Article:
English edit

Cinnabar mineral (1)

Etymology edit

First attested in the mid-15th century. From Middle English cynabare, from Old French cinabre, from Latin cinnabaris, from Ancient Greek κιννάβαρι (kinnábari), of unknown origin.

Pronunciation edit

Noun edit

cinnabar (countable and uncountable, plural cinnabars)

  1. A deep red mineral, mercuric sulfide, HgS; the principal ore of mercury; such ore used as the pigment vermilion.
    Synonym: (obsolete) æthiops mineral
  2. A bright red colour tinted with orange.
  3. (countable) A species of moth, Tyria jacobaeae, having red patches on its predominantly black wings.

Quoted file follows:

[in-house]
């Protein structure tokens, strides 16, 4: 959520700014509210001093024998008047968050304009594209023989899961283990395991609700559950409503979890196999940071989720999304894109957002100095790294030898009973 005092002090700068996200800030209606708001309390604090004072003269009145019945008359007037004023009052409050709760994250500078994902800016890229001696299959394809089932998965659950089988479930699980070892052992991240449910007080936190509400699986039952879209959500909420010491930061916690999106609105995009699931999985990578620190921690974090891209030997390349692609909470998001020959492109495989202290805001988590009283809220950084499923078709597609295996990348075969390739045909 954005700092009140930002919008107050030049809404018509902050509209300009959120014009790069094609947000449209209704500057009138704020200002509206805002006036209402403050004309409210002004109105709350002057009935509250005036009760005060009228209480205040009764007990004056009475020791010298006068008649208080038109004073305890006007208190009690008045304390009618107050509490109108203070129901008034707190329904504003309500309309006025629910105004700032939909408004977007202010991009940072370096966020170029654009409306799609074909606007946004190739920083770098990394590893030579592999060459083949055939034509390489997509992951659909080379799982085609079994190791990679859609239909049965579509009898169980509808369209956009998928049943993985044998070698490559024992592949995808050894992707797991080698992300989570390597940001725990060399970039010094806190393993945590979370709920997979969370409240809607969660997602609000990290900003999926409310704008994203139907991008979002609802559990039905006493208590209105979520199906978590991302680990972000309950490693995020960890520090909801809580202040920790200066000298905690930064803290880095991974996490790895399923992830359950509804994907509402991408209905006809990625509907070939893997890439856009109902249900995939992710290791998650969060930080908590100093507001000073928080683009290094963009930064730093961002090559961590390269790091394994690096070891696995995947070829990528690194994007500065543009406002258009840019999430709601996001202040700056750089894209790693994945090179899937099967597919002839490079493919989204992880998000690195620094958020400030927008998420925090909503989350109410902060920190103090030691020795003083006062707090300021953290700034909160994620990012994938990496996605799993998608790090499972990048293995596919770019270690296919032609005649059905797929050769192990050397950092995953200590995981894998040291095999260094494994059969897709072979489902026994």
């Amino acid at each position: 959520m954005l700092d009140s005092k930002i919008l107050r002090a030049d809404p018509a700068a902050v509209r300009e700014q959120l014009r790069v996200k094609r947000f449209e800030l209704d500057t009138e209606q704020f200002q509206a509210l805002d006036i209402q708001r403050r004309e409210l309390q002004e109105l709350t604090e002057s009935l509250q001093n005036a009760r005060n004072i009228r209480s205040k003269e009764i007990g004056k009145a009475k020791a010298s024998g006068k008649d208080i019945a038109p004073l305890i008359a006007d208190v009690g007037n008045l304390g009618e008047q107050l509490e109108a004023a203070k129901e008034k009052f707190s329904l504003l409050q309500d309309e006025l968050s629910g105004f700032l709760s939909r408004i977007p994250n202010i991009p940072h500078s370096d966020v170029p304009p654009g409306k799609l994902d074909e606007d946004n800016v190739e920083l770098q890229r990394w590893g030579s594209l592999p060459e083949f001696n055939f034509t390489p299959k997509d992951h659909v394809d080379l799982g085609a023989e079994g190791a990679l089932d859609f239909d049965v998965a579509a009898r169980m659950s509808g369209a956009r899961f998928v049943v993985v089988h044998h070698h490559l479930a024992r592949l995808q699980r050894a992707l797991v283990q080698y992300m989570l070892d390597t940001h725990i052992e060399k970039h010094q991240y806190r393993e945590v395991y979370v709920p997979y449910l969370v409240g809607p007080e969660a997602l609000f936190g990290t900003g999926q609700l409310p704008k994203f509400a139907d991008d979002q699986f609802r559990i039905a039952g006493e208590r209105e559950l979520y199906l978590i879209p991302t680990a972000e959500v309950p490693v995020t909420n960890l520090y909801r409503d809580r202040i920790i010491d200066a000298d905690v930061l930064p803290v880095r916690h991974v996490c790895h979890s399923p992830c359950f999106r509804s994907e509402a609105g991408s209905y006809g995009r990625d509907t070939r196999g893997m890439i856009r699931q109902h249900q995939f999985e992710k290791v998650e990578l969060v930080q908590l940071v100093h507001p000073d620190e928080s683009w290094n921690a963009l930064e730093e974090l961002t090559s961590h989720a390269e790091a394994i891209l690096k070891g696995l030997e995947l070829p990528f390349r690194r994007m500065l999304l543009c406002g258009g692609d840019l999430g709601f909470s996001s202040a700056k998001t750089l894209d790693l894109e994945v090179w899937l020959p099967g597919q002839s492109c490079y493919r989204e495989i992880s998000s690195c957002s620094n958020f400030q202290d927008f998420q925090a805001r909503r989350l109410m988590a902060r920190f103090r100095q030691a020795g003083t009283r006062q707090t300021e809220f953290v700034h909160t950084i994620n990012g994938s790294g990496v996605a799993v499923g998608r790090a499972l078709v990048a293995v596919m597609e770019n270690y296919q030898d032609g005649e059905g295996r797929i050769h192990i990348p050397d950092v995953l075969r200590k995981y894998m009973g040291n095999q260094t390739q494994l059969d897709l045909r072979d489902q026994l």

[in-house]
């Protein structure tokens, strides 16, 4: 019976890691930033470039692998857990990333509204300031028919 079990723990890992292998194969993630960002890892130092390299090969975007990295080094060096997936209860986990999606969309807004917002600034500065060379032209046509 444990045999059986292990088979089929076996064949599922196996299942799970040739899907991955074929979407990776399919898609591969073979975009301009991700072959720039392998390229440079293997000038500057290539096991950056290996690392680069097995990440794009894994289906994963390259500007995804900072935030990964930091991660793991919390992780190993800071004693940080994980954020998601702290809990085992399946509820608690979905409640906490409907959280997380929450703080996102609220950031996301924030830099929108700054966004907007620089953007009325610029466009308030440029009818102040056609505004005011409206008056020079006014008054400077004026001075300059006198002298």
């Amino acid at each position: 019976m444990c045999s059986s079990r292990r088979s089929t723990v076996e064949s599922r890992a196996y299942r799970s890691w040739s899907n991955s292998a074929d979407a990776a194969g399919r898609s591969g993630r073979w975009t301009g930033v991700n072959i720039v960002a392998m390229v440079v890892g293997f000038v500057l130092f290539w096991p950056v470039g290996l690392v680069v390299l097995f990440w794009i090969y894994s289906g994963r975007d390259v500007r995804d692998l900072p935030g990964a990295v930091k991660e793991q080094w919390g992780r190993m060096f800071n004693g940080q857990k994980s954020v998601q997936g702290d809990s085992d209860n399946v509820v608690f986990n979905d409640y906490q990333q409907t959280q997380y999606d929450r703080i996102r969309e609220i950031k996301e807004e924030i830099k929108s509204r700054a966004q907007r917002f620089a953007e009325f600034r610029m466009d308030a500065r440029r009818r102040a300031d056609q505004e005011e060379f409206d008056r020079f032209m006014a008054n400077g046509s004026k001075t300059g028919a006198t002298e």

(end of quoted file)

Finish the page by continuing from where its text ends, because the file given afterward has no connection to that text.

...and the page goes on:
Synonym: cinnabar moth
    • 2015, Norman Maclean, A Less Green and Pleasant Land, page 223:
      There are a few day-flying exceptions such as hummingbird hawk-moths, silver Ys, cinnabars, scarlet tigers and burnets but, in general, knowledge of moths lags behind that of butterflies.
  4. (in “Cinnabar Panacea) The Elixir of Life.

Derived terms edit

Translations edit

Adjective edit

cinnabar (comparative more cinnabar, superlative most cinnabar)

  1. Of a bright red colour tinted with orange.

Translations edit

See also edit

Further reading edit